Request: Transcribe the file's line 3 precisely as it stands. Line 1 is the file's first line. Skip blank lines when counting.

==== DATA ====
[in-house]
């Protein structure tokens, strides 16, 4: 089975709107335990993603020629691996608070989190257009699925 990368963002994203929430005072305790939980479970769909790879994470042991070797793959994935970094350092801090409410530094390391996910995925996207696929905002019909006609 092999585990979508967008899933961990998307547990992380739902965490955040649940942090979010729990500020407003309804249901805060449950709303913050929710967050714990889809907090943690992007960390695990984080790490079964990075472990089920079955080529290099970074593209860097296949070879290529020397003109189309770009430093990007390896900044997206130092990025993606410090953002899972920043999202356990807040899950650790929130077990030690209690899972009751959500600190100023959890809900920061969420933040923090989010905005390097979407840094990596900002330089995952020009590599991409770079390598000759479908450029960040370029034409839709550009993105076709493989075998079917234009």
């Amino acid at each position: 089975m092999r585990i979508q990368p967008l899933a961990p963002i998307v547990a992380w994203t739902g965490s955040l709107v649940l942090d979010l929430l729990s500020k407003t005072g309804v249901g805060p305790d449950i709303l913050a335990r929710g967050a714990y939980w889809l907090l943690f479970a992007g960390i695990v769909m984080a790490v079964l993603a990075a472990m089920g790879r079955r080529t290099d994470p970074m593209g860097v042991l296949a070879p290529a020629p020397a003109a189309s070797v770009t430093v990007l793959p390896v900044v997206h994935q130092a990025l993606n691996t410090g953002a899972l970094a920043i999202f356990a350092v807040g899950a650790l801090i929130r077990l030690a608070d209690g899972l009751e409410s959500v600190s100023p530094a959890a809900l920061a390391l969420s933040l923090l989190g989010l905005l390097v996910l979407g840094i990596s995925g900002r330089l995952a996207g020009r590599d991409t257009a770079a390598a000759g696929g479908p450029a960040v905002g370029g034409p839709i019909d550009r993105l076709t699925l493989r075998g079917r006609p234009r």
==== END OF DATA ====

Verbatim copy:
């Amino acid at each position: 089975m092999r585990i979508q990368p967008l899933a961990p963002i998307v547990a992380w994203t739902g965490s955040l709107v649940l942090d979010l929430l729990s500020k407003t005072g309804v249901g805060p305790d449950i709303l913050a335990r929710g967050a714990y939980w889809l907090l943690f479970a992007g960390i695990v769909m984080a790490v079964l993603a990075a472990m089920g790879r079955r080529t290099d994470p970074m593209g860097v042991l296949a070879p290529a020629p020397a003109a189309s070797v770009t430093v990007l793959p390896v900044v997206h994935q130092a990025l993606n691996t410090g953002a899972l970094a920043i999202f356990a350092v807040g899950a650790l801090i929130r077990l030690a608070d209690g899972l009751e409410s959500v600190s100023p530094a959890a809900l920061a390391l969420s933040l923090l989190g989010l905005l390097v996910l979407g840094i990596s995925g900002r330089l995952a996207g020009r590599d991409t257009a770079a390598a000759g696929g479908p450029a960040v905002g370029g034409p839709i019909d550009r993105l076709t699925l493989r075998g079917r006609p234009r």